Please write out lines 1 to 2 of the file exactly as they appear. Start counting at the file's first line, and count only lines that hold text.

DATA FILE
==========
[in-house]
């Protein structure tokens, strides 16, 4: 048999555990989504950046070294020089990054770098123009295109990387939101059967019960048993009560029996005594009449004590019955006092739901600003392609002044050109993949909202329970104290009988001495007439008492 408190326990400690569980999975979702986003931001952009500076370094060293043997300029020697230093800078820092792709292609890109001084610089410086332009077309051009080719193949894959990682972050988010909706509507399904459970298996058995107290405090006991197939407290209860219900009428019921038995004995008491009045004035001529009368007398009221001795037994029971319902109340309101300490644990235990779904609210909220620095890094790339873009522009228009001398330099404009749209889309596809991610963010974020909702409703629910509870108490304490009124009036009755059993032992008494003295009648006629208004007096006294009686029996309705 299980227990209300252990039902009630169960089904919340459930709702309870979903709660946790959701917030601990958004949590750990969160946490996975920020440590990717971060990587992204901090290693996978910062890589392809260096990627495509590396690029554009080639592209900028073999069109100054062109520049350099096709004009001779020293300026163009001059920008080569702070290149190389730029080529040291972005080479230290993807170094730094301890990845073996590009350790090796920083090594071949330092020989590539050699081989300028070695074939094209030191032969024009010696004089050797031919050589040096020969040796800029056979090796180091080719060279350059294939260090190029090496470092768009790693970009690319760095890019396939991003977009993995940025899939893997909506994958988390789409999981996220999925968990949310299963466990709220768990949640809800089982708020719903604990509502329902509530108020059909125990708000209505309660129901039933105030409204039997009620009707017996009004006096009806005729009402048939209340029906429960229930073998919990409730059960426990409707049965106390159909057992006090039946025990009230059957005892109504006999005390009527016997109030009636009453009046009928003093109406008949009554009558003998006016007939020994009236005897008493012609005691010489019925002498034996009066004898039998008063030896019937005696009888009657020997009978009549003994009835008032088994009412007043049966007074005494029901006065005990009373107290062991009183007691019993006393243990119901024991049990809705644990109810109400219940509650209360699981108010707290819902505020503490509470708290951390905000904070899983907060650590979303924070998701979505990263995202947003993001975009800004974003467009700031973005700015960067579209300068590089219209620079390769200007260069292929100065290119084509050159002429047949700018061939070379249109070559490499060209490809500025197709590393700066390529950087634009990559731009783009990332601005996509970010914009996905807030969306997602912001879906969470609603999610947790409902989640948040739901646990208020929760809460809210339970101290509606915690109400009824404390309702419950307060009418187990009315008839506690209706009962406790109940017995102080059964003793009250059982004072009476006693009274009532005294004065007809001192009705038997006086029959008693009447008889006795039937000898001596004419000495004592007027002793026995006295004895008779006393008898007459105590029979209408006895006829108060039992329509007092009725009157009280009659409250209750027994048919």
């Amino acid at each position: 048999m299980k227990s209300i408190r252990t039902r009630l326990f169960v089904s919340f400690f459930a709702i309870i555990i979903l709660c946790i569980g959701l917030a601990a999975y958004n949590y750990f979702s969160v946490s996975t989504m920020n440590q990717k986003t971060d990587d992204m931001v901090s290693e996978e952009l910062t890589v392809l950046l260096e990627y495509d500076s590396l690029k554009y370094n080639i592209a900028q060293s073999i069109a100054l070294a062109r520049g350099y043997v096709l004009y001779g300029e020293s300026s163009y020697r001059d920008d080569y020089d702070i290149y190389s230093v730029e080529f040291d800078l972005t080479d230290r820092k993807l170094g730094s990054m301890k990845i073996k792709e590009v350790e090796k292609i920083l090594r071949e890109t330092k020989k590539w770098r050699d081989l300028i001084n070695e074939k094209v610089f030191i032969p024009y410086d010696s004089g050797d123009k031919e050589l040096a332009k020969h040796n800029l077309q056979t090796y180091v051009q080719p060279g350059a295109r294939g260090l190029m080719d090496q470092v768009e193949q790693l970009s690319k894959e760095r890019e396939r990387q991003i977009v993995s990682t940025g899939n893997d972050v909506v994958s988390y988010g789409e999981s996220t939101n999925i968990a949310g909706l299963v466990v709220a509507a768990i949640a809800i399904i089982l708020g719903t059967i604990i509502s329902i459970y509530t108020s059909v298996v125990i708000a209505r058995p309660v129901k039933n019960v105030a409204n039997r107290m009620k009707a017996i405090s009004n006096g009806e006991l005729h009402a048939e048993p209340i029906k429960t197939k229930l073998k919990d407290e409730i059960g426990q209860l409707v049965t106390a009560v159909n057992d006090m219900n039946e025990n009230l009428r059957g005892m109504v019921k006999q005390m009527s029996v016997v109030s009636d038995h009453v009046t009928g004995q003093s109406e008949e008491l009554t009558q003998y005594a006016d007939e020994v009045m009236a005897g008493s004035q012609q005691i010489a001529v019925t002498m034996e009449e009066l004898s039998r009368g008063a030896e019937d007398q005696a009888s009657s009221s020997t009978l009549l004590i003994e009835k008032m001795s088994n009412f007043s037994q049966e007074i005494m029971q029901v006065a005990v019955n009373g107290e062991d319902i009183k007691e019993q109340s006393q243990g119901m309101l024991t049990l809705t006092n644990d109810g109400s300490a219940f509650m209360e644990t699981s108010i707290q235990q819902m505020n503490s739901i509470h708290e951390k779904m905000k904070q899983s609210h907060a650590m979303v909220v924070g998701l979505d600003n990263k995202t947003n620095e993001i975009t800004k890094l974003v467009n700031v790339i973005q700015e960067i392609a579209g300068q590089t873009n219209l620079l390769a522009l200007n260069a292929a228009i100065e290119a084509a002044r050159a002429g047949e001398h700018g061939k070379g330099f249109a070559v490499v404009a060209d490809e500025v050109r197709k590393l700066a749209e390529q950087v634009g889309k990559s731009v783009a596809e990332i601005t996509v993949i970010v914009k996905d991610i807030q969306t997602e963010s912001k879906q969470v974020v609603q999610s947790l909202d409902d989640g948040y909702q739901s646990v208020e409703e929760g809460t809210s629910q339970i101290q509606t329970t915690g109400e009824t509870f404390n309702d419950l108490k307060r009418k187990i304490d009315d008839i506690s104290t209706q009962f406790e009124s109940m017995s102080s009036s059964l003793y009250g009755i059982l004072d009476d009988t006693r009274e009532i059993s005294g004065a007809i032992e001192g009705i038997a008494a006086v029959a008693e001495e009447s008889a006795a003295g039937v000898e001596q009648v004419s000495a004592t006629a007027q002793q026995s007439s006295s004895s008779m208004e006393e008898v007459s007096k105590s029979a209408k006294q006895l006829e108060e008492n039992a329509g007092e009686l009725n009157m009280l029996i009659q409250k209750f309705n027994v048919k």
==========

[in-house]
């Protein structure tokens, strides 16, 4: 048999555990989504950046070294020089990054770098123009295109990387939101059967019960048993009560029996005594009449004590019955006092739901600003392609002044050109993949909202329970104290009988001495007439008492 408190326990400690569980999975979702986003931001952009500076370094060293043997300029020697230093800078820092792709292609890109001084610089410086332009077309051009080719193949894959990682972050988010909706509507399904459970298996058995107290405090006991197939407290209860219900009428019921038995004995008491009045004035001529009368007398009221001795037994029971319902109340309101300490644990235990779904609210909220620095890094790339873009522009228009001398330099404009749209889309596809991610963010974020909702409703629910509870108490304490009124009036009755059993032992008494003295009648006629208004007096006294009686029996309705 299980227990209300252990039902009630169960089904919340459930709702309870979903709660946790959701917030601990958004949590750990969160946490996975920020440590990717971060990587992204901090290693996978910062890589392809260096990627495509590396690029554009080639592209900028073999069109100054062109520049350099096709004009001779020293300026163009001059920008080569702070290149190389730029080529040291972005080479230290993807170094730094301890990845073996590009350790090796920083090594071949330092020989590539050699081989300028070695074939094209030191032969024009010696004089050797031919050589040096020969040796800029056979090796180091080719060279350059294939260090190029090496470092768009790693970009690319760095890019396939991003977009993995940025899939893997909506994958988390789409999981996220999925968990949310299963466990709220768990949640809800089982708020719903604990509502329902509530108020059909125990708000209505309660129901039933105030409204039997009620009707017996009004006096009806005729009402048939209340029906429960229930073998919990409730059960426990409707049965106390159909057992006090039946025990009230059957005892109504006999005390009527016997109030009636009453009046009928003093109406008949009554009558003998006016007939020994009236005897008493012609005691010489019925002498034996009066004898039998008063030896019937005696009888009657020997009978009549003994009835008032088994009412007043049966007074005494029901006065005990009373107290062991009183007691019993006393243990119901024991049990809705644990109810109400219940509650209360699981108010707290819902505020503490509470708290951390905000904070899983907060650590979303924070998701979505990263995202947003993001975009800004974003467009700031973005700015960067579209300068590089219209620079390769200007260069292929100065290119084509050159002429047949700018061939070379249109070559490499060209490809500025197709590393700066390529950087634009990559731009783009990332601005996509970010914009996905807030969306997602912001879906969470609603999610947790409902989640948040739901646990208020929760809460809210339970101290509606915690109400009824404390309702419950307060009418187990009315008839506690209706009962406790109940017995102080059964003793009250059982004072009476006693009274009532005294004065007809001192009705038997006086029959008693009447008889006795039937000898001596004419000495004592007027002793026995006295004895008779006393008898007459105590029979209408006895006829108060039992329509007092009725009157009280009659409250209750027994048919």